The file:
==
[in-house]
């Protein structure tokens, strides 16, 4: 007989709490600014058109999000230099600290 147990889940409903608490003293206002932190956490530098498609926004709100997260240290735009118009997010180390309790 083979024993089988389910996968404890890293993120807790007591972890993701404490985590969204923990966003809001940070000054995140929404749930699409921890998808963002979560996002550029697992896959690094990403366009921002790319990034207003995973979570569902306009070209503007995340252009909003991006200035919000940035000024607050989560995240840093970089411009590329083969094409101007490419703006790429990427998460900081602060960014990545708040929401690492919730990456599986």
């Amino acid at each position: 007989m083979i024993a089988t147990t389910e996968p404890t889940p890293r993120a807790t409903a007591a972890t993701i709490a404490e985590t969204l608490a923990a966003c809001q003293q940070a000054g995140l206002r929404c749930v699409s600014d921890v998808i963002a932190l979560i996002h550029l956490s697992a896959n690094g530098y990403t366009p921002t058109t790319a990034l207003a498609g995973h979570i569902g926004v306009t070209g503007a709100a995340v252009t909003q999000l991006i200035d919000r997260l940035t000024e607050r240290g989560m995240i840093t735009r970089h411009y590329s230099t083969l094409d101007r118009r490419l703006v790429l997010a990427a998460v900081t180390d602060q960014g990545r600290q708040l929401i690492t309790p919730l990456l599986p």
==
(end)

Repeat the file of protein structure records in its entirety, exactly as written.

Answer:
[in-house]
């Protein structure tokens, strides 16, 4: 007989709490600014058109999000230099600290 147990889940409903608490003293206002932190956490530098498609926004709100997260240290735009118009997010180390309790 083979024993089988389910996968404890890293993120807790007591972890993701404490985590969204923990966003809001940070000054995140929404749930699409921890998808963002979560996002550029697992896959690094990403366009921002790319990034207003995973979570569902306009070209503007995340252009909003991006200035919000940035000024607050989560995240840093970089411009590329083969094409101007490419703006790429990427998460900081602060960014990545708040929401690492919730990456599986």
């Amino acid at each position: 007989m083979i024993a089988t147990t389910e996968p404890t889940p890293r993120a807790t409903a007591a972890t993701i709490a404490e985590t969204l608490a923990a966003c809001q003293q940070a000054g995140l206002r929404c749930v699409s600014d921890v998808i963002a932190l979560i996002h550029l956490s697992a896959n690094g530098y990403t366009p921002t058109t790319a990034l207003a498609g995973h979570i569902g926004v306009t070209g503007a709100a995340v252009t909003q999000l991006i200035d919000r997260l940035t000024e607050r240290g989560m995240i840093t735009r970089h411009y590329s230099t083969l094409d101007r118009r490419l703006v790429l997010a990427a998460v900081t180390d602060q960014g990545r600290q708040l929401i690492t309790p919730l990456l599986p």